In response to the global financial crisis of 2008, policymakers around the world have set about reforming derivatives regulations to make the financial system stronger and more resilient, writes Andrew Bernard, head of Asia at Tradeweb, in Futures and Options World. To this end, the G20 Pittsburgh Summit called for standardised OTC derivatives to be subject to mandatory electronic trading rules, requiring trades to be carried out on recognised exchanges, cleared through central counterparties and reported to trade repositories.
In September, Japan became the latest country to enforce such rules, having learnt from the U.S. experience with Dodd-Frank. Meanwhile, Europe is approaching its own regulatory milestone, with the MiFID II and MiFIR rules expected to come into force in January 2017.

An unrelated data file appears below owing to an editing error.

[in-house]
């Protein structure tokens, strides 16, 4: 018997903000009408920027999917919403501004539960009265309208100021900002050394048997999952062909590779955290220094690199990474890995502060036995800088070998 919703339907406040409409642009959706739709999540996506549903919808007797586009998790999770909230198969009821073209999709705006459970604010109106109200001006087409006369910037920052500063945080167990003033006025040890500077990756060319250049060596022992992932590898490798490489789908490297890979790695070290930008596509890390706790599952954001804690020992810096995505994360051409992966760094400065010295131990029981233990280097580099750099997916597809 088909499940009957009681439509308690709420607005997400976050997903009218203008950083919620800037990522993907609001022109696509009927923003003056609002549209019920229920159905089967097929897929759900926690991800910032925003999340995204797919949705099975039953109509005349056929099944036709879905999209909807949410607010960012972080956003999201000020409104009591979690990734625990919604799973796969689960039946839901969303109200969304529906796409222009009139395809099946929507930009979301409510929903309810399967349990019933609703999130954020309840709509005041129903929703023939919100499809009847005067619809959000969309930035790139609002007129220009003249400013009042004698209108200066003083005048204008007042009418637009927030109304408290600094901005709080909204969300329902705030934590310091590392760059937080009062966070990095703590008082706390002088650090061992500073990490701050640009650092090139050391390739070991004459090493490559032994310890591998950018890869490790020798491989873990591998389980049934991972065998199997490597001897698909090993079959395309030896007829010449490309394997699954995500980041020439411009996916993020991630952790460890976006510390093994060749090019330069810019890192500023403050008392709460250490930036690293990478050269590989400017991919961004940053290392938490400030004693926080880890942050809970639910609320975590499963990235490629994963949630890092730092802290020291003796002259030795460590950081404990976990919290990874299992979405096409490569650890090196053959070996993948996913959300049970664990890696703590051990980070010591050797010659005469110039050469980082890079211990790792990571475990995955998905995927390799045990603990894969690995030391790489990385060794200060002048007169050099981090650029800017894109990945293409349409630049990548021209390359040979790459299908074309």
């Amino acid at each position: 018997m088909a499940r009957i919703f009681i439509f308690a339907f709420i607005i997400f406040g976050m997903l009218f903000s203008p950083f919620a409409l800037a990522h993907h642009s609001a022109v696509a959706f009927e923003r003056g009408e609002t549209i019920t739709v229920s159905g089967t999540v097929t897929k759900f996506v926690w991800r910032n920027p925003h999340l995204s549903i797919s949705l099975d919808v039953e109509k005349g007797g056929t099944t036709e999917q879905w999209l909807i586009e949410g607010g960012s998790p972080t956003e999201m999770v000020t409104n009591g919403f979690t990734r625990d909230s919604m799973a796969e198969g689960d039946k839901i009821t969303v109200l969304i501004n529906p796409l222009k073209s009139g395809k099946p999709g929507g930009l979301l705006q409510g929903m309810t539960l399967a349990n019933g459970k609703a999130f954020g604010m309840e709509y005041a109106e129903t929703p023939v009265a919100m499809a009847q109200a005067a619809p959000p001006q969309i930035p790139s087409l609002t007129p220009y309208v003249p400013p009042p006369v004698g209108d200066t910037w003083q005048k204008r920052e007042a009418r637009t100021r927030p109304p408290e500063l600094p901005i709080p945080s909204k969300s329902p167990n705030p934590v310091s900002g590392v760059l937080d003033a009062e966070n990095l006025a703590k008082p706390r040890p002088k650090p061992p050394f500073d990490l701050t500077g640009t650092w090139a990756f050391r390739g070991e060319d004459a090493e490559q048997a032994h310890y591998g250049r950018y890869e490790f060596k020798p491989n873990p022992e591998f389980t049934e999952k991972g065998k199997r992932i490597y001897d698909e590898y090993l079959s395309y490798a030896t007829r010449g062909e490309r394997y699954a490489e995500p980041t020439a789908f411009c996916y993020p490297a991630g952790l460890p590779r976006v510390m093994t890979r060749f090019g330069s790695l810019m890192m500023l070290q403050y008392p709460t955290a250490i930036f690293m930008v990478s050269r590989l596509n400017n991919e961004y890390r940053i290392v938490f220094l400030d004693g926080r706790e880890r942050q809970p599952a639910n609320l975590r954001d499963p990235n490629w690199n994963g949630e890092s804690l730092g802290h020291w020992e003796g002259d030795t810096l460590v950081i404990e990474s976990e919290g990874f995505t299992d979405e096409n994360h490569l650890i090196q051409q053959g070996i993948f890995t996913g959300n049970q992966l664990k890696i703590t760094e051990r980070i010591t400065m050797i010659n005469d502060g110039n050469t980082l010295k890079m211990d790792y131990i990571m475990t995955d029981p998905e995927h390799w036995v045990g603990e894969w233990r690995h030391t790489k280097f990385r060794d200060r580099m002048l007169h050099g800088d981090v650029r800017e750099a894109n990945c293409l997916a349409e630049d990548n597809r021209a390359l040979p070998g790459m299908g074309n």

These rules coincide with a change in market behaviour, acting as a catalyst for the adoption of e-trading. But technology’s value extends far beyond its use as a compliance tool, with advanced trading platforms offering significant efficiency gains. Indeed, as investors become comfortable transacting electronically, these efficiencies will help increase liquidity throughout the marketplace.
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